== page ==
JANESVILLE

Blackhawk Technical College’s district board unanimously approved the sale of its transportation services building Wednesday, advancing its plan to consolidate more of its operations at one main campus.

The college has an agreement to sell the building, which currently houses the school’s auto and diesel programs at 1740 W. Highway 14, Janesville, to Janesville company End Game LLC. The sale was for $1.25 million.

“We’ve been trying to sell this building for four years,” board Chairman Eric Thornton said Wednesday. “This is a great day.”

A new public safety and transportation training center at Blackhawk Tech’s main campus south of Janesville is on the ballot in November as part of a referendum proposal. The auto and diesel programs would move into a new building if the referendum passes.

Multiple offers to buy the current building had been submitted in recent years, but the college couldn’t accept them because its auto and diesel program would lose its home, said Jennifer Thompson, Blackhawk Tech’s executive director of marketing and communications.

The sale is contingent on the pending referendum—if the referendum fails, the sale would be voided and the college would keep the building. There is no clause in the sale agreement that would require the college to pay a contingency fee if this happens.

Under the agreement with End Game LLC, the college would rent part of the building so the auto and diesel programs could still be housed there during construction of new college facilities.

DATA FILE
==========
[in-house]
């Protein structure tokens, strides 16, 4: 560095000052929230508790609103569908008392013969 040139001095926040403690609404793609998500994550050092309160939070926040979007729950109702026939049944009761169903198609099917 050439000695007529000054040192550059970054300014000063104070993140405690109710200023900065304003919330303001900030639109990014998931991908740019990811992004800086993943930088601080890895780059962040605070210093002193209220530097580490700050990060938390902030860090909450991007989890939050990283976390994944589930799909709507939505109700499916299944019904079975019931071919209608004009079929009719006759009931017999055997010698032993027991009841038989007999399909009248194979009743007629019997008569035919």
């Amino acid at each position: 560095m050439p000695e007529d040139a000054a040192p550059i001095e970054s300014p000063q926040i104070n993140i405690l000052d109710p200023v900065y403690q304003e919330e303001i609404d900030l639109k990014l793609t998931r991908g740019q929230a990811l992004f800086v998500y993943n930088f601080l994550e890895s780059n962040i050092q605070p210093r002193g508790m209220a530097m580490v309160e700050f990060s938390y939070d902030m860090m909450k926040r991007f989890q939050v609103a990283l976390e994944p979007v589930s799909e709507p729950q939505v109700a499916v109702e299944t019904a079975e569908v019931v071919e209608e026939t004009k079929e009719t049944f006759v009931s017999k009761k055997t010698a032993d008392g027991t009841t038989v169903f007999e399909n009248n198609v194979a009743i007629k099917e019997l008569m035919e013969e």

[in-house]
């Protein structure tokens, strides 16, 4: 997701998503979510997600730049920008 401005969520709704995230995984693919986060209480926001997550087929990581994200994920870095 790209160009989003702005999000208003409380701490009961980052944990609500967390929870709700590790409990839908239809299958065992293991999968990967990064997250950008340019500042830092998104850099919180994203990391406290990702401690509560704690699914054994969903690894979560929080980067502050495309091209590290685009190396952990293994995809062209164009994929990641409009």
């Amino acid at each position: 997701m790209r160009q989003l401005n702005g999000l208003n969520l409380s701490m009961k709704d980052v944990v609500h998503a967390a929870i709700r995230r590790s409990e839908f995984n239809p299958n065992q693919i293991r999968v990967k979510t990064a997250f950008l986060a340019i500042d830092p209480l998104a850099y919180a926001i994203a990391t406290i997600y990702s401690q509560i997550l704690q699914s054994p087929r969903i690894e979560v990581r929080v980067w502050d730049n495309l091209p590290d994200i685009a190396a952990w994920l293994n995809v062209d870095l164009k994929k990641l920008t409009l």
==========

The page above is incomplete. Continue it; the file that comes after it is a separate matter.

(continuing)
The $1.25 million earned from the sale would go toward the referendum project, slightly reducing the cost to taxpayers.

“Part of the public transportation center is moving the auto and diesel program, and so the sale of the current auto and diesel facility ... would allow us to reinvest that into the space here on central campus,” Thompson said.

The owner of a $100,000 home in the college’s taxing district, which covers most of Rock and Green counties, currently pays $59 a year to Blackhawk Tech in taxes.

If passed, the referendum was expected to push this number to $62 in year one and keep it at $62 in year two before it drops to $61 in the third year and $60 in year four.

The numbers would continue to drop before the debt is paid off in 20 years, and taxes would return to normal levels by year five, Thompson said. This is possible because the college will be retiring other debt.

The sale of the current transportation studies building would likely reduce the property tax increases, but the college didn’t have those new estimates available Wednesday, Thompson said.

Because the referendum question asks for “up to” $32 million, a new question will not be crafted and ballots will not need to be reprinted, according to Thompson.

In other business:

  • Enrollment looked bleak for the fall semester just one month ago, but a late surge has the college close to a typical year. Thirty days prior to the first day of classes, BTC was looking at a 15% decline in enrollment. By the first day, the decline was just 2%.
  • Free testing for COVID-19 will be available to students and faculty for at least the fall semester. Free flu shots will also be available.
  • College President Tracy Pierner said there have been no confirmed cases that originated from campus, but he hopes students and faculty continue to follow precautions.
  • The college continues to see fewer students on campus thanks to MyEdChoice, which allows students to attend class from home, if possible. Some staff could begin to work remotely to match this need.
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